I think I've come up with a good way to explain how

to use type-3 unique rectangles to eliminate candidates.

So, I'd like to present alternative explanations for

2 examples presented earlier. I apologize in advance

if I am wrong and the explanations are redundant

or otherwise not useful.

Here's an example from an

earlier post:- Code: Select all
`+----------------+----------------+----------------+`

| 39 4 1 | 2 6 5 | 389 378 379 |

| 5 7 6 | 3 9 8 | 4 1 2 |

| 2389 389 289 | 7 1 4 | 6 5 39 |

+----------------+----------------+----------------+

| 3478 6 478 | 5 2 9 | 1 378 347 |

| 1 39 279 | 4 8 6 | 239 237 5 |

| 2489 89 5 | 1 7 3 | 289 6 49 |

+----------------+----------------+----------------+

| 89 5 89 | 6 4 7 | 23 23 1 |

| 6 2 3 | 9 5 1 | 7 4 8 |

| 47 1 47 | 8 3 2 | 5 9 6 |

+----------------+----------------+----------------+

The floor cells are r9c1 and r9c3, and the roof cells

are r4c1 and r4c3. 4 and 7 are candidates in all of the

roof cells and floor cells. The extra candidates in the

roof cells are 3 and 8.

Assuming the puzzle has a unique solution, there

are 2 constraints on the roof cells:

1) At least 1 of the values 3 and 8 must go in 1 of the roof cells.

2) At least 1 of values 4 and 7 must go in a cell different than the roof cells, in each group that contains the roof cells.

Each of these constraints might lead to eliminating candidates.

Let's start with constraint 1, and combine it with other candidate information in box 4 to get the following:

- At least 1 of the values 3 and 8 must go in either r4c1 or r4c3

- 1 of the values 3 and 9 must go in r5c2

- 1 of the values 8 and 9 must go in r6c2

Combining this, the 3 values 3,8, and 9 must go

somewhere in the 4 cells r4c1, r4c3, r5c2, and r6c2.

So we can remove these 3 values as candidates from all

other cells in the box (we can remove an 8 and 9

from r6c1 and a 9 from r5c3).

The logic used is of course similar to that used

for a naked triple. But using that term in this

context might be confusing because 1) there

are 4 cells, and 2) some of the cells contain candidates

other than 3,8, and 9.

Let's reset the puzzle back to the candidates shown above, and

try to use constraint 2 instead of constraint 1.

- Code: Select all
`+----------------+----------------+----------------+`

| 39 4 1 | 2 6 5 | 389 378 379 |

| 5 7 6 | 3 9 8 | 4 1 2 |

| 2389 389 289 | 7 1 4 | 6 5 39 |

+----------------+----------------+----------------+

| 3478 6 478 | 5 2 9 | 1 378 347 |

| 1 39 279 | 4 8 6 | 239 237 5 |

| 2489 89 5 | 1 7 3 | 289 6 49 |

+----------------+----------------+----------------+

| 89 5 89 | 6 4 7 | 23 23 1 |

| 6 2 3 | 9 5 1 | 7 4 8 |

| 47 1 47 | 8 3 2 | 5 9 6 |

+----------------+----------------+----------------+

The key is to look for all other cells (besides the

roof cells) that contain a 4 or 7 candidate. We find

cells r6c1 and r5c3.

By constraint 2, we know that at least 1 of the values 4 and 7 must

go into 1 of these 2 cells. By the listed candidates,

we see that a 2 must also go into 1 of these cells.

So, in the end, the two cells r6c1 and r5c3 are going

to contain a 2 and a 4 or 7, and we can eliminate

all other candidates from these 2 cells.

Using constraint 2 leads to the same result as using

constraint 1, in this case.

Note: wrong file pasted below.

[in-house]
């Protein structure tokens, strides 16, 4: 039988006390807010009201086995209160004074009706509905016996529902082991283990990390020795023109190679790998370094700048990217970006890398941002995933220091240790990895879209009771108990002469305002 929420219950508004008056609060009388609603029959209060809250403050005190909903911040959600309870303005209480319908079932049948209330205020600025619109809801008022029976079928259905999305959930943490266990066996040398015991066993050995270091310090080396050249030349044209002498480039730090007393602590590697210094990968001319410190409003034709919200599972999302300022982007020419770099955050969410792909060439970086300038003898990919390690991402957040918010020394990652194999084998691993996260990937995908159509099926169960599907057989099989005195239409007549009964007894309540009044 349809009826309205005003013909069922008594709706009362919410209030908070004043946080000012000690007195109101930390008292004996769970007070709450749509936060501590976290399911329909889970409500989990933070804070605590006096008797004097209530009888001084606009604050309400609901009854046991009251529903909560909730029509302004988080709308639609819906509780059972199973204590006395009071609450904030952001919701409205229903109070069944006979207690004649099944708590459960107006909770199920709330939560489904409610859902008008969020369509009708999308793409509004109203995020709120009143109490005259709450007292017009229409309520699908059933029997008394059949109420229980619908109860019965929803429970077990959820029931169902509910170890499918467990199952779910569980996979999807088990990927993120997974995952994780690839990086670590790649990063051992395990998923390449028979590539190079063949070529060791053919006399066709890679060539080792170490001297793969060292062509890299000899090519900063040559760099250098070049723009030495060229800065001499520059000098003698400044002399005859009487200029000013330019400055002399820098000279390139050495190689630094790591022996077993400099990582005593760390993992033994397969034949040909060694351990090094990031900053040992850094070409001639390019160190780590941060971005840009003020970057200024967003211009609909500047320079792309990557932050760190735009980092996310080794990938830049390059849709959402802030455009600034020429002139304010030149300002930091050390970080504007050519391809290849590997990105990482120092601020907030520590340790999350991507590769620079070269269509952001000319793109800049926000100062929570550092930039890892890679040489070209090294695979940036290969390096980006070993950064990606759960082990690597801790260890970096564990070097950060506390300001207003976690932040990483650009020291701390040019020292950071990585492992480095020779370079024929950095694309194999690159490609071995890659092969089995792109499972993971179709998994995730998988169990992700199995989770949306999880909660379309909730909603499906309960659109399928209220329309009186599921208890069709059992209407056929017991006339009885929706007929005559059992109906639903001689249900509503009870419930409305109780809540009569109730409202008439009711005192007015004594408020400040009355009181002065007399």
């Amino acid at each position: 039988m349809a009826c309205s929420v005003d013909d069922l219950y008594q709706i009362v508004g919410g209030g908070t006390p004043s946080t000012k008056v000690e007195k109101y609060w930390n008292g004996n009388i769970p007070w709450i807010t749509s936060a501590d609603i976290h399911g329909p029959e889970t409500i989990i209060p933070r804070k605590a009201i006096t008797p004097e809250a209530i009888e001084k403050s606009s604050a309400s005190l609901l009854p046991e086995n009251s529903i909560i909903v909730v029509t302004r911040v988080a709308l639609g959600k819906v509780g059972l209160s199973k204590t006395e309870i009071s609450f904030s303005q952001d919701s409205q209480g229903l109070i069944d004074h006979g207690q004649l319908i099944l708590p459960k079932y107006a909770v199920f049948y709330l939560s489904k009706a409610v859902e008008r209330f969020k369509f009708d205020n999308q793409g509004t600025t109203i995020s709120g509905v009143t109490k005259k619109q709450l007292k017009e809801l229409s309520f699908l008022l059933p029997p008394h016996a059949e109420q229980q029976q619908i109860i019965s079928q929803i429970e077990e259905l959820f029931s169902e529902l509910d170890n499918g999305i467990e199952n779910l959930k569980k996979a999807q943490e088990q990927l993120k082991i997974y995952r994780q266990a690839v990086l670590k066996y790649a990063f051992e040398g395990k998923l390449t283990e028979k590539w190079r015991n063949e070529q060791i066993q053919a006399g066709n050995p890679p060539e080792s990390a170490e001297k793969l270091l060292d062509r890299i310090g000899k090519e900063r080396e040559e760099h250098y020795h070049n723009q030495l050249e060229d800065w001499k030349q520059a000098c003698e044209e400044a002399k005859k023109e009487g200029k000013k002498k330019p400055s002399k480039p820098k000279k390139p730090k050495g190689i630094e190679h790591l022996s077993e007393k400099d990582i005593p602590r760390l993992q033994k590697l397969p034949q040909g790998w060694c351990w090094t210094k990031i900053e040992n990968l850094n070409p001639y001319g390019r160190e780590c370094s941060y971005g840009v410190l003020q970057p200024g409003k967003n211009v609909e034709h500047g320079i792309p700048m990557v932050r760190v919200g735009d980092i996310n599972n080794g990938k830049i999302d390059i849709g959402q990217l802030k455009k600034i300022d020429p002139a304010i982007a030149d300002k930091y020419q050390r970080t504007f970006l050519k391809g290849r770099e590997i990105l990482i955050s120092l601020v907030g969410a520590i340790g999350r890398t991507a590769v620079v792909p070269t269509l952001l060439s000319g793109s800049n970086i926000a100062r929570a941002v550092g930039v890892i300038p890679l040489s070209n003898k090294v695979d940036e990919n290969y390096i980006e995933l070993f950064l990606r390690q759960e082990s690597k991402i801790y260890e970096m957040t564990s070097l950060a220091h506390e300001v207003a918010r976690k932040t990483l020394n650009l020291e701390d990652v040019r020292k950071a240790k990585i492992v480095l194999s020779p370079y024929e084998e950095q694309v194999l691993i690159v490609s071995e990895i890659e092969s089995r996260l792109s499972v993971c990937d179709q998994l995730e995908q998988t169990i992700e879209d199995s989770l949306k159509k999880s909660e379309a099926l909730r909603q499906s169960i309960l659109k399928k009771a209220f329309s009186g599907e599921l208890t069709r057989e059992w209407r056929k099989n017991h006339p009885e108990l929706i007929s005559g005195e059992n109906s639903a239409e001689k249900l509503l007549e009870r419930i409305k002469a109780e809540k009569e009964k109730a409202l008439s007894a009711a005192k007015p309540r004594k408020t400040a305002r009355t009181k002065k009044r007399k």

Here's one more example from

this post:- Code: Select all
`+----------------+----------------+----------------+`

| 457 39 39 | 57 2 1 | 6 457 8 |

| 157 8 2 | 57 4 6 | 1579 579 3 |

| 1457 467 16 | 9 3 8 | 1457 2457 257 |

+----------------+----------------+----------------+

| 2 346 136 | 8 9 7 | 45 45 16 |

| 478 4679 69 | 1 5 2 | 789 3 679 |

| 178 79 5 | 4 6 3 | 2 789 179 |

+----------------+----------------+----------------+

| 3 *25 4 | 6 8 9 | 57 1 *257 |

| 9 1 8 | 2 7 5 | 3 6 4 |

| 6 *25 7 | 3 1 4 | 589 2589*259 |

+----------------+----------------+----------------+

The cells that define the unique rectangle are marked with asterisks.

The floor cells are r7c2 and r9c2, and the roof cells

are r7c9 and r9c9. The extra candidates in the

roof cells are 7 and 9.

The 2 constraints on the roof cells are:

1) At least 1 of the values 7 and 9 must go in 1 of the roof cells.

2) At least 1 of the values 2 and 5 must go in a cell different

than the roof cells, in each group that

contains the roof cells.

Using constraint 1 and the listed candidates in column 9 we get:

- At least 1 of the values 7 and 9 must go in either r7c9 or r9c9

- 1 of the values 1,7, and 9 must go in r6c9

- 1 of the values 6,7, and 9 must go in r5c9

- 1 of the values 1 and 6 must go in r4c9

Combining this, the 4 values 1,6,7, and 9 must go

somewhere in the 5 cells listed above.

So we can remove these 4 values as candidates from all

other cells in column 9. (Here we can only remove

the 7 from r3c9).

Let's consider the same initial puzzle state again but this

time use constraint 2 instead.

- Code: Select all
`+----------------+----------------+----------------+`

| 457 39 39 | 57 2 1 | 6 457 8 |

| 157 8 2 | 57 4 6 | 1579 579 3 |

| 1457 467 16 | 9 3 8 | 1457 2457 257 |

+----------------+----------------+----------------+

| 2 346 136 | 8 9 7 | 45 45 16 |

| 478 4679 69 | 1 5 2 | 789 3 679 |

| 178 79 5 | 4 6 3 | 2 789 179 |

+----------------+----------------+----------------+

| 3 *25 4 | 6 8 9 | 57 1 *257 |

| 9 1 8 | 2 7 5 | 3 6 4 |

| 6 *25 7 | 3 1 4 | 589 2589*259 |

+----------------+----------------+----------------+

We look for all cells (besides the roof cells) containing

a 2 or 5 candidate. We find only r3c9. By constraint 2,

a 2 or a 5 must go into this cell in the end. So we can remove

7 as a candidate there.

Using constraint 2 again leads to the same result as using

constraint 1. (I'm not sure: will this always be true?)